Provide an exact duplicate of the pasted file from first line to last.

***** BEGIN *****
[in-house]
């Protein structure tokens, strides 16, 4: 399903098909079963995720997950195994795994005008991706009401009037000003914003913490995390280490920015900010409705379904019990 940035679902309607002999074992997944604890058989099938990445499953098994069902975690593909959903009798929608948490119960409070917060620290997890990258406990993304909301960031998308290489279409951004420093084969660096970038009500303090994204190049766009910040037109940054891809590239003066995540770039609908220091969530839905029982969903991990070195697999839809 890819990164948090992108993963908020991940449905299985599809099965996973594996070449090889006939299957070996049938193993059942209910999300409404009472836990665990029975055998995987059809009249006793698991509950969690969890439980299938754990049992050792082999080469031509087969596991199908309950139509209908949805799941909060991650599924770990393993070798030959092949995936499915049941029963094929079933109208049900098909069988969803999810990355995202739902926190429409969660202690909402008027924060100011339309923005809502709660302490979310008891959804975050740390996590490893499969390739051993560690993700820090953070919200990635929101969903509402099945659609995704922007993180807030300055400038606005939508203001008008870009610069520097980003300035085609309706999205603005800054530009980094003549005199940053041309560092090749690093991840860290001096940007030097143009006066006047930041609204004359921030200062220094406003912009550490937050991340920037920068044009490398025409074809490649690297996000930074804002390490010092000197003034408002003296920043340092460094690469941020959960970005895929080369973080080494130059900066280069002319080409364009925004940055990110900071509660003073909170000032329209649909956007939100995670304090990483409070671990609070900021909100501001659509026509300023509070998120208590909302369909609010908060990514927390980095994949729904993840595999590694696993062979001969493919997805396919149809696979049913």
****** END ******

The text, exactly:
[in-house]
């Protein structure tokens, strides 16, 4: 399903098909079963995720997950195994795994005008991706009401009037000003914003913490995390280490920015900010409705379904019990 940035679902309607002999074992997944604890058989099938990445499953098994069902975690593909959903009798929608948490119960409070917060620290997890990258406990993304909301960031998308290489279409951004420093084969660096970038009500303090994204190049766009910040037109940054891809590239003066995540770039609908220091969530839905029982969903991990070195697999839809 890819990164948090992108993963908020991940449905299985599809099965996973594996070449090889006939299957070996049938193993059942209910999300409404009472836990665990029975055998995987059809009249006793698991509950969690969890439980299938754990049992050792082999080469031509087969596991199908309950139509209908949805799941909060991650599924770990393993070798030959092949995936499915049941029963094929079933109208049900098909069988969803999810990355995202739902926190429409969660202690909402008027924060100011339309923005809502709660302490979310008891959804975050740390996590490893499969390739051993560690993700820090953070919200990635929101969903509402099945659609995704922007993180807030300055400038606005939508203001008008870009610069520097980003300035085609309706999205603005800054530009980094003549005199940053041309560092090749690093991840860290001096940007030097143009006066006047930041609204004359921030200062220094406003912009550490937050991340920037920068044009490398025409074809490649690297996000930074804002390490010092000197003034408002003296920043340092460094690469941020959960970005895929080369973080080494130059900066280069002319080409364009925004940055990110900071509660003073909170000032329209649909956007939100995670304090990483409070671990609070900021909100501001659509026509300023509070998120208590909302369909609010908060990514927390980095994949729904993840595999590694696993062979001969493919997805396919149809696979049913």